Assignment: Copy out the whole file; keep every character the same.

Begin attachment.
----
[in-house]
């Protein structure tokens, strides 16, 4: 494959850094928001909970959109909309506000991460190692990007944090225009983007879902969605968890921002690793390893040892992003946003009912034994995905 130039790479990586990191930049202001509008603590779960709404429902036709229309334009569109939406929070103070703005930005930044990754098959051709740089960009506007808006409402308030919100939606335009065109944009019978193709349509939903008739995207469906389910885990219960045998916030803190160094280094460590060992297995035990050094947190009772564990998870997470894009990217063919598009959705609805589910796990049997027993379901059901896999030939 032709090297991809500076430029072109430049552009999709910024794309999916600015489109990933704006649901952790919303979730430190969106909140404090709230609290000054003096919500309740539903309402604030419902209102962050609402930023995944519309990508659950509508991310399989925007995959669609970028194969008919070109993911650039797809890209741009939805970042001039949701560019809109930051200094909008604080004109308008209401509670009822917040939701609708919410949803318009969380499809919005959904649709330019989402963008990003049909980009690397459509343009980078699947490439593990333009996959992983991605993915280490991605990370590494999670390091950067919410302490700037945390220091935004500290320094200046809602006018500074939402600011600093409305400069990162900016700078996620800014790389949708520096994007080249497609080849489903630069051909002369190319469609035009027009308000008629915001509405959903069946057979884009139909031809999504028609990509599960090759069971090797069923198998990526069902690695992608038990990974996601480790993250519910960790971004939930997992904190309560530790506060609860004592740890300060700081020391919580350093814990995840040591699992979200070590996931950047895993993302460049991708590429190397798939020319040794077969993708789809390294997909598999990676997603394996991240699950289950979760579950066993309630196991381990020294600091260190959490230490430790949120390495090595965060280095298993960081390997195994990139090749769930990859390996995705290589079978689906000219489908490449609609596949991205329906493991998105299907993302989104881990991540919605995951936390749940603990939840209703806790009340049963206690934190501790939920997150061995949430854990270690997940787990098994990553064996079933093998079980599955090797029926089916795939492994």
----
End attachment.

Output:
[in-house]
């Protein structure tokens, strides 16, 4: 494959850094928001909970959109909309506000991460190692990007944090225009983007879902969605968890921002690793390893040892992003946003009912034994995905 130039790479990586990191930049202001509008603590779960709404429902036709229309334009569109939406929070103070703005930005930044990754098959051709740089960009506007808006409402308030919100939606335009065109944009019978193709349509939903008739995207469906389910885990219960045998916030803190160094280094460590060992297995035990050094947190009772564990998870997470894009990217063919598009959705609805589910796990049997027993379901059901896999030939 032709090297991809500076430029072109430049552009999709910024794309999916600015489109990933704006649901952790919303979730430190969106909140404090709230609290000054003096919500309740539903309402604030419902209102962050609402930023995944519309990508659950509508991310399989925007995959669609970028194969008919070109993911650039797809890209741009939805970042001039949701560019809109930051200094909008604080004109308008209401509670009822917040939701609708919410949803318009969380499809919005959904649709330019989402963008990003049909980009690397459509343009980078699947490439593990333009996959992983991605993915280490991605990370590494999670390091950067919410302490700037945390220091935004500290320094200046809602006018500074939402600011600093409305400069990162900016700078996620800014790389949708520096994007080249497609080849489903630069051909002369190319469609035009027009308000008629915001509405959903069946057979884009139909031809999504028609990509599960090759069971090797069923198998990526069902690695992608038990990974996601480790993250519910960790971004939930997992904190309560530790506060609860004592740890300060700081020391919580350093814990995840040591699992979200070590996931950047895993993302460049991708590429190397798939020319040794077969993708789809390294997909598999990676997603394996991240699950289950979760579950066993309630196991381990020294600091260190959490230490430790949120390495090595965060280095298993960081390997195994990139090749769930990859390996995705290589079978689906000219489908490449609609596949991205329906493991998105299907993302989104881990991540919605995951936390749940603990939840209703806790009340049963206690934190501790939920997150061995949430854990270690997940787990098994990553064996079933093998079980599955090797029926089916795939492994």